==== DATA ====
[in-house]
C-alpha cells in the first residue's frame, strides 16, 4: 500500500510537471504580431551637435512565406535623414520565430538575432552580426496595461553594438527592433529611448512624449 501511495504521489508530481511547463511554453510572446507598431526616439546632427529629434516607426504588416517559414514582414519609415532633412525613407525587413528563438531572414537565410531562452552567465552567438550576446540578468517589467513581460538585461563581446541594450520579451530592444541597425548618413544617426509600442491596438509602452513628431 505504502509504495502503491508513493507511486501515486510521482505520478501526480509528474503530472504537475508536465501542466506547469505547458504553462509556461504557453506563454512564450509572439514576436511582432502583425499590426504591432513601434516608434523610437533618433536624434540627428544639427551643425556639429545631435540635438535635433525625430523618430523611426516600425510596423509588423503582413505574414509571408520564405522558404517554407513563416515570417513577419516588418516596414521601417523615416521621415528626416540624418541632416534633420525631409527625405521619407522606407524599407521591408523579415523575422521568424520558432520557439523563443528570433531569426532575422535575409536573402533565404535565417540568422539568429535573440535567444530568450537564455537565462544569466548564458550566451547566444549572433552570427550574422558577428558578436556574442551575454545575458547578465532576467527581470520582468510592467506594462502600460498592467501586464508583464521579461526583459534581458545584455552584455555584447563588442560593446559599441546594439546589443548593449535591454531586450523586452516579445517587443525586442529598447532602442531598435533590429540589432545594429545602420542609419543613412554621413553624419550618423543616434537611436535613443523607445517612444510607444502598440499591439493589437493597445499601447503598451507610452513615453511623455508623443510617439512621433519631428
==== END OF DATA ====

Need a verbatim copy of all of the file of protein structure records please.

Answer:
[in-house]
C-alpha cells in the first residue's frame, strides 16, 4: 500500500510537471504580431551637435512565406535623414520565430538575432552580426496595461553594438527592433529611448512624449 501511495504521489508530481511547463511554453510572446507598431526616439546632427529629434516607426504588416517559414514582414519609415532633412525613407525587413528563438531572414537565410531562452552567465552567438550576446540578468517589467513581460538585461563581446541594450520579451530592444541597425548618413544617426509600442491596438509602452513628431 505504502509504495502503491508513493507511486501515486510521482505520478501526480509528474503530472504537475508536465501542466506547469505547458504553462509556461504557453506563454512564450509572439514576436511582432502583425499590426504591432513601434516608434523610437533618433536624434540627428544639427551643425556639429545631435540635438535635433525625430523618430523611426516600425510596423509588423503582413505574414509571408520564405522558404517554407513563416515570417513577419516588418516596414521601417523615416521621415528626416540624418541632416534633420525631409527625405521619407522606407524599407521591408523579415523575422521568424520558432520557439523563443528570433531569426532575422535575409536573402533565404535565417540568422539568429535573440535567444530568450537564455537565462544569466548564458550566451547566444549572433552570427550574422558577428558578436556574442551575454545575458547578465532576467527581470520582468510592467506594462502600460498592467501586464508583464521579461526583459534581458545584455552584455555584447563588442560593446559599441546594439546589443548593449535591454531586450523586452516579445517587443525586442529598447532602442531598435533590429540589432545594429545602420542609419543613412554621413553624419550618423543616434537611436535613443523607445517612444510607444502598440499591439493589437493597445499601447503598451507610452513615453511623455508623443510617439512621433519631428